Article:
Woven Fate: Part 3 – The Weaver

Woven Fate 1

Wind whipped Tovi as he led Makani up a meandering path of beside a swift flowing river. He wasn’t even sure he was really on a path. Makani’s mane and tail were tangled and Tovi held a hood over his head to keep the wind off as much as possible. The cold air dried his skin, cracking his knuckles, and sending a sharp sting across his skin. They were three days into their journey up River Mountain and the landscape was mostly a sheer rock face, slippery stones, sparse trees, and gusting winds trying to throw anyone foolish enough to climb it off.

Looking up, Tovi could almost see the top but the mountain continued to reach into the sky. There was one more outcropping before the summit. The prophetess had to be nearby. How far up could she live? Or did she even live on this side of the mountain? After running from the troupe, Tovi had just kept going, ignoring the questions as they came. If he paid too much attention, he would stop. Testing a foot hold, Tovi kept going.

Huffing and gasping for breath, he climbed three more feet before looking up again. His head parallel to the outcropping, he could just see over the edge. Far back from the leg, against the steep wall to the summit, was a small cottage. Pulling on the reins, Tovi ran up the remaining incline, dragging Makani with him, and to the front door.

Rushing across the flat ground, Tovi let go of Makani when the horse refused to go faster, and knocked on the door. A moment went by but no one answered. It wasn’t that big of a cottage. Someone had to hear.

Is no one home?

He knocked again.

“Put the horse in the stable and come in through the back,” said a woman’s voice.

Stable? “What?”

“Makani knows. Follow him.”

Just as the woman finished speaking, Tovi saw his black and white horse trudge past him. Following, Makani lead him to a two-stall barn down a short hill behind the cottage. Stopping inside the door, Tovi watch his horse meandered into a stall, head lagging and placed his nose in a full water trough. The stable was small but roomie, giving a homie comfort for the animal. Towards the back, Tovi saw some hay and gathered an armful before removing Makani’s reigns and saddle. After a quick rub down and putting a blanket on the stallion, Tovi petted his friend.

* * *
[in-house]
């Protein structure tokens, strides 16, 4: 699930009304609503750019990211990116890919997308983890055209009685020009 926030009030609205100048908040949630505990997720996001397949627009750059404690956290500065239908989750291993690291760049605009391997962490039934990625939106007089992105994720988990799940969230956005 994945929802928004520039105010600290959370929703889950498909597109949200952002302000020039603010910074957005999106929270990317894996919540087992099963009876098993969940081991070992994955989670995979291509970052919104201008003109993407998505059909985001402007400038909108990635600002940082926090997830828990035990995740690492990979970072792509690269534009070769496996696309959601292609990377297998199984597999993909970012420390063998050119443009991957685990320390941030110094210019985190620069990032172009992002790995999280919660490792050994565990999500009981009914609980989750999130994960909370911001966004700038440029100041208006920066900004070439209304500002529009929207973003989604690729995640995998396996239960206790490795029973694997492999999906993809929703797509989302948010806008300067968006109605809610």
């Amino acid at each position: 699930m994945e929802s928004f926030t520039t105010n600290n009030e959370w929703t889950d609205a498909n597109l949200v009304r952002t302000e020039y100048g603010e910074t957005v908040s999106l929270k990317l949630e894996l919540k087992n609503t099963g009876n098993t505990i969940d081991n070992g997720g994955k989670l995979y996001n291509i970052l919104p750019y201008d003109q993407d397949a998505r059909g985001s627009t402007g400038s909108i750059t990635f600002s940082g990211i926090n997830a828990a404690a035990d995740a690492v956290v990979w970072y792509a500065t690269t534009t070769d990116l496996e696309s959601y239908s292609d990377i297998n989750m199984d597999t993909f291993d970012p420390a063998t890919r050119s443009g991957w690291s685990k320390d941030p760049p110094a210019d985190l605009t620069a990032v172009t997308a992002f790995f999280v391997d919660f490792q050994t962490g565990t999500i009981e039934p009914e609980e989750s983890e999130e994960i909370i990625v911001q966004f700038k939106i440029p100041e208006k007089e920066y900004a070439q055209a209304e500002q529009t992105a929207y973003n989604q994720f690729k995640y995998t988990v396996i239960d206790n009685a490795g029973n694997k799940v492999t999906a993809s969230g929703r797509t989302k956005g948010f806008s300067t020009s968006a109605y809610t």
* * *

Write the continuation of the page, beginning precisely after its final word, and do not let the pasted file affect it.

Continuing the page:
“Sorry, boy. You relax now.” Leaving Makani in the stall to eat, Tovi headed back up to the cottage.

As he reached the back door, he lifted his hand to knock but the door opened with a puff of steam.

“Now, now, there is no need for that. Come in, come in, Tovi.” A short woman waved him inside before waddling away.

Tovi ducked as he entered. Hanging from the rafters were row upon row of yarn, dangling like vines. “How do you know who I am?”

“I remember everyone I weave.”

At least I’m in the right place.

A fire burned in a hearth with a kettle and pot nearby. The sweet, warm smell of fish and bread hovered in the air. He stopped for a moment just to take in this warm home. If reminded him of preparing supper with his father as the hearth heated the room until sweated dotted his brow or chased away the shivers of winter as snow fell.

“Come all the way in, now. No need to stand in the door way letting all the hot air out. Come now, dear.”

Snapping his eyes open, Tovi shut the door behind him as he shook his head. Dodging this way and that, he parted the yarn as he walked through the kitchen, trying to locate the chatty old woman. Her silhouette could be seen scurrying here then there through all the yarn. And she wouldn’t stop talking.

“A good warm meal is what you need. Yes. Just look at you. A tall, straggly young man.” A hand slapped him in the stomach as its wielder passed before disappearing behind another thicket of yarn. “So thin.”

“Um,” Tovi said. “I wanted to talk to about a prophesy you wove.”

The old woman leaned backward from around a yarn waterfall of yarn. “Not until we are by the fire.”

Finally, for a moment, he could see her. She was grandmotherly looking with a wrinkled face and head full of white hair. Despite the spring in her step, she looked like someone who should be complaining about her back and hobbling around with a cane.

“It was the one woven for King Noach, prince at the time, to commemorate the—”

“Defeat of Dallow. Yes, I remember, dear.” She turned towards another sheet of yarn and called, “Nara. Please come. We have a visitor.”

The old woman wove around the yarn with two trenchers in one hand and a kettle and three cups in the other. She swayed back and forth as she balanced everything. Jumping forward, Tovi steadied her then took the two trenchers.